The April 2015 edition of "Nature," one of the most prestigious and reputable scientific journals in the world, startled its readership with the extraordinary results of a new study. Dragons, it said, are not mythical products of the pre-modern imagination, but real creatures who have been subsisting in a dormant phase since the Middle Ages. One of the most worrisome findings was that there was evidence that these ancient beasts are on the verge of waking up.
The publication date is the obvious tip-off that this article was an elaborate April Fool's Day prank. But despite the farcical nature of the piece, it points to an important feature of science journalism — people like good stories. Scientists know this. Even getting a paper published in a science journal can require the creation of a "beautiful story" to explain the findings. And the better the story, the more likely it is that mainstream media will cover it [source: Firger].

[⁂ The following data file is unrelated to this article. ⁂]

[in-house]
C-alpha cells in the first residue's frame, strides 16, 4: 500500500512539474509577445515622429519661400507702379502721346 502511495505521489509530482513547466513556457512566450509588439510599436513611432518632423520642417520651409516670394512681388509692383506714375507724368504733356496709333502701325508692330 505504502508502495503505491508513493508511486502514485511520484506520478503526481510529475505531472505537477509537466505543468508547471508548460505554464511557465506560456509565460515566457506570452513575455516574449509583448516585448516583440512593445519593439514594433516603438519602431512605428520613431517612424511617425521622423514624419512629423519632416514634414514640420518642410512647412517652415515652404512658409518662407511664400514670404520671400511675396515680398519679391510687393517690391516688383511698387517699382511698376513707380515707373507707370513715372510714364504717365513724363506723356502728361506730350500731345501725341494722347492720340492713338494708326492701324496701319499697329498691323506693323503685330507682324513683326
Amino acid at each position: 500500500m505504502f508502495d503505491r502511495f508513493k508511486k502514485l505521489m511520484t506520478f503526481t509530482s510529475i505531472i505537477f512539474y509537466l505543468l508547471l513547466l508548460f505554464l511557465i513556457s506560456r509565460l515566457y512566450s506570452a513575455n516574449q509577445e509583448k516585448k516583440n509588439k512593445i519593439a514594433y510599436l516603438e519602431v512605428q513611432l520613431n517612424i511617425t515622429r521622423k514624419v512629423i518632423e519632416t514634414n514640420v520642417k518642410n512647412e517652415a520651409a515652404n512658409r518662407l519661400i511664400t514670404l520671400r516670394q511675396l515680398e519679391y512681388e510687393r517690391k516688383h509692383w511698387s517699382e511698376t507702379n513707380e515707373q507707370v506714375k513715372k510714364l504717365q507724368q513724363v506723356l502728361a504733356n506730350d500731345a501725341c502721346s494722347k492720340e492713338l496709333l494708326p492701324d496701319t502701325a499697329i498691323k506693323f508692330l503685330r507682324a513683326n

But scientific inquiry doesn't always result in good stories. In fact, more often than not, it doesn't. Much important research is highly inconclusive. At best, it might give us a provisional window on a possible truth. As often as not, it tells us little or nothing at all. So when it comes to science, beware of good stories, dragons or no.